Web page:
Next on the list of Wii-Sports' throwaway mini-games is Baseball. If you can make it past a single inning, chances are that you are the reincarnation of Buddha, because it is impossible to retain interest in this for any length of time. This game consists of swinging your arm horizontally to bat and swinging your arm vertically to throw. There is literally no gameplay apart from this. Unlike Tennis, the introduction of alcohol cannot trick you into enjoying this game, which is truly unfortunate.
Bowling is the second best game on the disc, but thatís not saying very much. This game is the closest to being a fully-fledged title, but considering how simplistic and boring commercial bowling games were back when people bought that sort of nonsense, thatís not impressive in the least. The game does try and factor in how you swing the Wii controller when you throw the bowling ball, but it doesnít register movements accurately. It is near impossible to throw the ball straight down the lane, no matter how you swing the Wii controller. You could feasibly bowl an entire game just trying to get the controller to read your movements even once, but after finishing that game and realizing that Bowling is broken, youíll be finished with it forever. Alcohol can enhance this game, but can never make it enjoyable.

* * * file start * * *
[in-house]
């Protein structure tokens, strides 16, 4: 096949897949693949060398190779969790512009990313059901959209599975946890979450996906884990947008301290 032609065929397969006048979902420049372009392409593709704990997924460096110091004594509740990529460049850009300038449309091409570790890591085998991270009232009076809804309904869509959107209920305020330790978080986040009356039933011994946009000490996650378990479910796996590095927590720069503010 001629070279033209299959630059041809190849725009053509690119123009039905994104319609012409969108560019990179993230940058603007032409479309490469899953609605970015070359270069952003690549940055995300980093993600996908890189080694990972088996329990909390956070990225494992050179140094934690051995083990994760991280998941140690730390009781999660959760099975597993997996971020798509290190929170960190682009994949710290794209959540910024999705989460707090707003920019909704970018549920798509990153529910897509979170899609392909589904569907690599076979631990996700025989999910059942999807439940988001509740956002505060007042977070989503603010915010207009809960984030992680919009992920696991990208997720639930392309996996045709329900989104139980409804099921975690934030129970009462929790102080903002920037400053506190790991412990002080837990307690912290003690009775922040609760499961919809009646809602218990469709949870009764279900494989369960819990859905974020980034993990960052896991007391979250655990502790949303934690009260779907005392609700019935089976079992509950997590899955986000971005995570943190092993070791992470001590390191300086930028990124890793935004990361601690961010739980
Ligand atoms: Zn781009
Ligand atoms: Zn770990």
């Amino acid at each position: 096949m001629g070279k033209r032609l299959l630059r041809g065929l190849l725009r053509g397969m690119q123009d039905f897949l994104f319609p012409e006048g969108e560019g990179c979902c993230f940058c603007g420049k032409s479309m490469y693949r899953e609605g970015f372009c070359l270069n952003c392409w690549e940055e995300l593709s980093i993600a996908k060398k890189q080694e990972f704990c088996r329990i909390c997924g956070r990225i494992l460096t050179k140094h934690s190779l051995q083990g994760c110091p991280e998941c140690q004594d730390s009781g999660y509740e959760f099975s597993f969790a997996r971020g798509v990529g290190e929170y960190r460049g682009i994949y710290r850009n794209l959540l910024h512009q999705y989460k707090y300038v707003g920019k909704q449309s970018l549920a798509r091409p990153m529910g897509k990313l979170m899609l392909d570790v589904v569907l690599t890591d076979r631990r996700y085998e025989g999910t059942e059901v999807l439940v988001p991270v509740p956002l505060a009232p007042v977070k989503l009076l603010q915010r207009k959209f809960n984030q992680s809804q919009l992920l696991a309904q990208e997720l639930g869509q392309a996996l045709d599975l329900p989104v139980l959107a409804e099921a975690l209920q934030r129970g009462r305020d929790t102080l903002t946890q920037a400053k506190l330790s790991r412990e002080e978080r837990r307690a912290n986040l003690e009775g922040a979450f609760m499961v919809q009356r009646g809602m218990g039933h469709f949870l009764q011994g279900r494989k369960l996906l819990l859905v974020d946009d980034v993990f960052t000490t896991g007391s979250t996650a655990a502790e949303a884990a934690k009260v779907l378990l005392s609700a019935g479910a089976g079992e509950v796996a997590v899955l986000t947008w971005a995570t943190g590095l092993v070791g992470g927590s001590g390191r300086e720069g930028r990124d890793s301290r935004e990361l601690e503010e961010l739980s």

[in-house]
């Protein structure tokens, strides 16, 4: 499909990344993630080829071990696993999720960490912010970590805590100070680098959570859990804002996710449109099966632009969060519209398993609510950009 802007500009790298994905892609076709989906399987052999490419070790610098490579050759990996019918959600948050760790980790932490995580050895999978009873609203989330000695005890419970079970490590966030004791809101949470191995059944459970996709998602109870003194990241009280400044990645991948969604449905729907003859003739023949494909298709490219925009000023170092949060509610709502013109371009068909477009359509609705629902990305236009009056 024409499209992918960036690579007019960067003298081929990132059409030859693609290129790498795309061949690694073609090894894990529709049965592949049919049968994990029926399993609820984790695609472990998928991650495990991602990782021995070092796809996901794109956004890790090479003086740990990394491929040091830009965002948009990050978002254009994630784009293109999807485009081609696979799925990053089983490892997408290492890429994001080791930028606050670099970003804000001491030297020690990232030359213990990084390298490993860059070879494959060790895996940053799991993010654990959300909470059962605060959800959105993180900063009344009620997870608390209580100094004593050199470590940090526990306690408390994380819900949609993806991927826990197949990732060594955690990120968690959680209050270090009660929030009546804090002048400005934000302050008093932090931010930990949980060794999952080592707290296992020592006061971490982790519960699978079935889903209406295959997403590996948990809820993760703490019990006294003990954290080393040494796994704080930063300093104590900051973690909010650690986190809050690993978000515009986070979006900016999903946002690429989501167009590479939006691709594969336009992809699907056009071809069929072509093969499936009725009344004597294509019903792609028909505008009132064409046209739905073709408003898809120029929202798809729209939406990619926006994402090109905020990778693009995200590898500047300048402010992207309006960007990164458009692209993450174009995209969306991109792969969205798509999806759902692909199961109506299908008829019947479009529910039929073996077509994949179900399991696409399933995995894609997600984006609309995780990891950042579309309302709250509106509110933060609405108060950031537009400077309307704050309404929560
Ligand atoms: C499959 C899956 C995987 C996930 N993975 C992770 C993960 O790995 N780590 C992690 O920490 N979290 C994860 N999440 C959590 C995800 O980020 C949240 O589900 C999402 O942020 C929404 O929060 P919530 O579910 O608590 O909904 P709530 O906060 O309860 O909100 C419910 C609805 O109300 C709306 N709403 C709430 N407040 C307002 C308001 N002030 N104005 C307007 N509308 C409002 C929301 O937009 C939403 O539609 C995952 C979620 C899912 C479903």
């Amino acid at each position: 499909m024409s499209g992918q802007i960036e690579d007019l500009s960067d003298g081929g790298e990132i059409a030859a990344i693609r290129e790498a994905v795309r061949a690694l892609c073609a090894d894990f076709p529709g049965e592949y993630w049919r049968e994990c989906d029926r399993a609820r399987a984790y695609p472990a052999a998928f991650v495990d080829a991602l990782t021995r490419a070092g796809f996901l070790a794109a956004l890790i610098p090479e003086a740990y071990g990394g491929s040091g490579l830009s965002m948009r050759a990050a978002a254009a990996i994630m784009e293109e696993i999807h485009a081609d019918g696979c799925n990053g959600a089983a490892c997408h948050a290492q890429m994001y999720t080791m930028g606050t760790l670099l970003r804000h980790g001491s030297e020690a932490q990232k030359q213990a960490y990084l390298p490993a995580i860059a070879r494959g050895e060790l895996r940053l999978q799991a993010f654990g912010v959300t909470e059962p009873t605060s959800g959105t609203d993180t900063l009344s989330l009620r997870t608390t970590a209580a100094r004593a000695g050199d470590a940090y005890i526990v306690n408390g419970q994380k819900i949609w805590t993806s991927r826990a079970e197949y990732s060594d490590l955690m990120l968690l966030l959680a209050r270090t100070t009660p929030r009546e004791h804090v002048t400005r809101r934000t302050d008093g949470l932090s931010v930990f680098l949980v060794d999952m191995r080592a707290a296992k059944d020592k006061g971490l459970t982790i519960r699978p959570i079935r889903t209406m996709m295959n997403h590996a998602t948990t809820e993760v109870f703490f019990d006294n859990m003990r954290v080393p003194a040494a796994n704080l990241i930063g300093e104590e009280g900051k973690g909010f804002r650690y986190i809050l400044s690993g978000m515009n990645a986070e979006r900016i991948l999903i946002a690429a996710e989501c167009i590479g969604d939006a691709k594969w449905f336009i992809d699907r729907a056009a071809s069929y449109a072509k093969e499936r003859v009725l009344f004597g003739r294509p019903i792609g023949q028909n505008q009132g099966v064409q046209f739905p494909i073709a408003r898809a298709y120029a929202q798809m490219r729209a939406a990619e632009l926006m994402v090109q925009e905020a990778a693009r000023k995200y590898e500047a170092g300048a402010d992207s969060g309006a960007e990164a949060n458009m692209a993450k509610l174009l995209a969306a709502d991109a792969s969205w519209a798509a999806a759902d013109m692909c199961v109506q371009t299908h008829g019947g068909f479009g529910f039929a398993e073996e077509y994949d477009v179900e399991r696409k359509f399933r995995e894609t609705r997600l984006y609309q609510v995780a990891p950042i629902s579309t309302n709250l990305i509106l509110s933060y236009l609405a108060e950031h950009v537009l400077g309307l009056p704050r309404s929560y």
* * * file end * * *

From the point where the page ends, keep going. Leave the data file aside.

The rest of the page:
Playing a game of golf using the Wii controller initially sounded interesting, and it would have been if any effort had gone into the game. Unfortunately, the game fails to read your movements, so you have almost no control over your golf swing. Whatís worse, if you swing too fast, your character will shank the shot and the ball will fly off to the left or right. This would be reasonable if you had a reliable way of measuring how much power needs to be put into a swing, but you donít. Instead, Wii Golf turns into a guessing game of how to swing the controller and offers you no accuracy or legitimate attempt at gameplay. The developers did craft a course for the game rather than simply setting Golf at a driving range, which is surprising given the hack-job that is the rest of the game. Even so, the game just isnít fun regardless of your interest in golf. Alcohol has no effect on this game, because nobody in their right mind would play this game in the first place.